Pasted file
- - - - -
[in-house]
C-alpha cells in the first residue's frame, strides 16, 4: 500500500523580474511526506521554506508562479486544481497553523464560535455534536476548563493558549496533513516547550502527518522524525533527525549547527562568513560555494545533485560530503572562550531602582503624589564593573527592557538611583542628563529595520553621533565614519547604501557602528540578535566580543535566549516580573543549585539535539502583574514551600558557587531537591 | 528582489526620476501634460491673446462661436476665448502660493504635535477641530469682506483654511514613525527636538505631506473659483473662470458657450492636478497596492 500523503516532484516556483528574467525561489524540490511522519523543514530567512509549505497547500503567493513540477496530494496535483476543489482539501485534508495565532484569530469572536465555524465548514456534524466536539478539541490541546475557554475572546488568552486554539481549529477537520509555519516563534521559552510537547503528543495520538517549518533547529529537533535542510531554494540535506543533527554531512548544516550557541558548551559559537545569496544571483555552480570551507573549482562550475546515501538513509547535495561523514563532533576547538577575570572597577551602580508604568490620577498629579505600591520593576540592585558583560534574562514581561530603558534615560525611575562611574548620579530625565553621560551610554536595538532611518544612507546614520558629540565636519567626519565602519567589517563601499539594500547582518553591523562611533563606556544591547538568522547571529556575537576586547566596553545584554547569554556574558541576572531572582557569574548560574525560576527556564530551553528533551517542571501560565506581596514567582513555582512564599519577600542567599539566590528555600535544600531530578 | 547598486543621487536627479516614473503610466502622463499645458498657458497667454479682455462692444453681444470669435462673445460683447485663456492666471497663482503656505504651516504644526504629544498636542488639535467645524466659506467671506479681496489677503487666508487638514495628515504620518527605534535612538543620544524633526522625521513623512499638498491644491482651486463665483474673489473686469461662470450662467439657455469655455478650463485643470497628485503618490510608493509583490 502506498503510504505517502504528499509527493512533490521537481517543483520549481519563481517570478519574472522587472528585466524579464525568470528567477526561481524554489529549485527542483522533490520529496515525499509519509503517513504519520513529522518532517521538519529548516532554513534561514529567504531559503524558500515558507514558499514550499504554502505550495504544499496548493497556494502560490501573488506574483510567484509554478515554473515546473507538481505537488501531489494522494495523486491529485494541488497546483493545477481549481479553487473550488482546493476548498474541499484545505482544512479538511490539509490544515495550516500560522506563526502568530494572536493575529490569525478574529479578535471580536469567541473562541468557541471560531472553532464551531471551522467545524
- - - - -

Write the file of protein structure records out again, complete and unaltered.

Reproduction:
[in-house]
C-alpha cells in the first residue's frame, strides 16, 4: 500500500523580474511526506521554506508562479486544481497553523464560535455534536476548563493558549496533513516547550502527518522524525533527525549547527562568513560555494545533485560530503572562550531602582503624589564593573527592557538611583542628563529595520553621533565614519547604501557602528540578535566580543535566549516580573543549585539535539502583574514551600558557587531537591 | 528582489526620476501634460491673446462661436476665448502660493504635535477641530469682506483654511514613525527636538505631506473659483473662470458657450492636478497596492 500523503516532484516556483528574467525561489524540490511522519523543514530567512509549505497547500503567493513540477496530494496535483476543489482539501485534508495565532484569530469572536465555524465548514456534524466536539478539541490541546475557554475572546488568552486554539481549529477537520509555519516563534521559552510537547503528543495520538517549518533547529529537533535542510531554494540535506543533527554531512548544516550557541558548551559559537545569496544571483555552480570551507573549482562550475546515501538513509547535495561523514563532533576547538577575570572597577551602580508604568490620577498629579505600591520593576540592585558583560534574562514581561530603558534615560525611575562611574548620579530625565553621560551610554536595538532611518544612507546614520558629540565636519567626519565602519567589517563601499539594500547582518553591523562611533563606556544591547538568522547571529556575537576586547566596553545584554547569554556574558541576572531572582557569574548560574525560576527556564530551553528533551517542571501560565506581596514567582513555582512564599519577600542567599539566590528555600535544600531530578 | 547598486543621487536627479516614473503610466502622463499645458498657458497667454479682455462692444453681444470669435462673445460683447485663456492666471497663482503656505504651516504644526504629544498636542488639535467645524466659506467671506479681496489677503487666508487638514495628515504620518527605534535612538543620544524633526522625521513623512499638498491644491482651486463665483474673489473686469461662470450662467439657455469655455478650463485643470497628485503618490510608493509583490 502506498503510504505517502504528499509527493512533490521537481517543483520549481519563481517570478519574472522587472528585466524579464525568470528567477526561481524554489529549485527542483522533490520529496515525499509519509503517513504519520513529522518532517521538519529548516532554513534561514529567504531559503524558500515558507514558499514550499504554502505550495504544499496548493497556494502560490501573488506574483510567484509554478515554473515546473507538481505537488501531489494522494495523486491529485494541488497546483493545477481549481479553487473550488482546493476548498474541499484545505482544512479538511490539509490544515495550516500560522506563526502568530494572536493575529490569525478574529479578535471580536469567541473562541468557541471560531472553532464551531471551522467545524